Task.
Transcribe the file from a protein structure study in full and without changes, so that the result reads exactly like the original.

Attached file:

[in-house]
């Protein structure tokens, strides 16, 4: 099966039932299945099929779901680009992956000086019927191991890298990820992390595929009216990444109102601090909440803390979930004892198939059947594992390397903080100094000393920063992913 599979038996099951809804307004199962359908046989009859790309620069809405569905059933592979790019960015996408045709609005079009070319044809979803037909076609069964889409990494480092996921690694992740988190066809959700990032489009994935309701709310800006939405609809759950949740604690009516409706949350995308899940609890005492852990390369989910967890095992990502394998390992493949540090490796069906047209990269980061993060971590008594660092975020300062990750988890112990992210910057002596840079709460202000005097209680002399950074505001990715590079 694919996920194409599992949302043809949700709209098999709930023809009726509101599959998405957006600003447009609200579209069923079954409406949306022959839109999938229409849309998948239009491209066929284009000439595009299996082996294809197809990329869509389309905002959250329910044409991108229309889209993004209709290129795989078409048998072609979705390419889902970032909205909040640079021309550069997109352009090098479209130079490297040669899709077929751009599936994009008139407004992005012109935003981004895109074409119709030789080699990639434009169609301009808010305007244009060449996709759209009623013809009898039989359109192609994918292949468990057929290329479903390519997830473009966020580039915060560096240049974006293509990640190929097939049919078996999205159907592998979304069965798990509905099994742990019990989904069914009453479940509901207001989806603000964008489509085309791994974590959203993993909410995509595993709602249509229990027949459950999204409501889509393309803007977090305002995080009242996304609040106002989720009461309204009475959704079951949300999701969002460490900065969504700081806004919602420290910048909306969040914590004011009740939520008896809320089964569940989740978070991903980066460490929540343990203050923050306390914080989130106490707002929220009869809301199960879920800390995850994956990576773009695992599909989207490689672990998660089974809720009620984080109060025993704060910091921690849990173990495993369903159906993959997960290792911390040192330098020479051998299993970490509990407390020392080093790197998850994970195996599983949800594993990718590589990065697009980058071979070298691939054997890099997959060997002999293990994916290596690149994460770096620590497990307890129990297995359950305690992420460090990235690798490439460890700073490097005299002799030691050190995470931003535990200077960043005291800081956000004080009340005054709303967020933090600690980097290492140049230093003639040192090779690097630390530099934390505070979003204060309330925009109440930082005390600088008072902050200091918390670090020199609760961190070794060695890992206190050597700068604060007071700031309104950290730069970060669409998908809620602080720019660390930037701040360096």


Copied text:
[in-house]
């Protein structure tokens, strides 16, 4: 099966039932299945099929779901680009992956000086019927191991890298990820992390595929009216990444109102601090909440803390979930004892198939059947594992390397903080100094000393920063992913 599979038996099951809804307004199962359908046989009859790309620069809405569905059933592979790019960015996408045709609005079009070319044809979803037909076609069964889409990494480092996921690694992740988190066809959700990032489009994935309701709310800006939405609809759950949740604690009516409706949350995308899940609890005492852990390369989910967890095992990502394998390992493949540090490796069906047209990269980061993060971590008594660092975020300062990750988890112990992210910057002596840079709460202000005097209680002399950074505001990715590079 694919996920194409599992949302043809949700709209098999709930023809009726509101599959998405957006600003447009609200579209069923079954409406949306022959839109999938229409849309998948239009491209066929284009000439595009299996082996294809197809990329869509389309905002959250329910044409991108229309889209993004209709290129795989078409048998072609979705390419889902970032909205909040640079021309550069997109352009090098479209130079490297040669899709077929751009599936994009008139407004992005012109935003981004895109074409119709030789080699990639434009169609301009808010305007244009060449996709759209009623013809009898039989359109192609994918292949468990057929290329479903390519997830473009966020580039915060560096240049974006293509990640190929097939049919078996999205159907592998979304069965798990509905099994742990019990989904069914009453479940509901207001989806603000964008489509085309791994974590959203993993909410995509595993709602249509229990027949459950999204409501889509393309803007977090305002995080009242996304609040106002989720009461309204009475959704079951949300999701969002460490900065969504700081806004919602420290910048909306969040914590004011009740939520008896809320089964569940989740978070991903980066460490929540343990203050923050306390914080989130106490707002929220009869809301199960879920800390995850994956990576773009695992599909989207490689672990998660089974809720009620984080109060025993704060910091921690849990173990495993369903159906993959997960290792911390040192330098020479051998299993970490509990407390020392080093790197998850994970195996599983949800594993990718590589990065697009980058071979070298691939054997890099997959060997002999293990994916290596690149994460770096620590497990307890129990297995359950305690992420460090990235690798490439460890700073490097005299002799030691050190995470931003535990200077960043005291800081956000004080009340005054709303967020933090600690980097290492140049230093003639040192090779690097630390530099934390505070979003204060309330925009109440930082005390600088008072902050200091918390670090020199609760961190070794060695890992206190050597700068604060007071700031309104950290730069970060669409998908809620602080720019660390930037701040360096």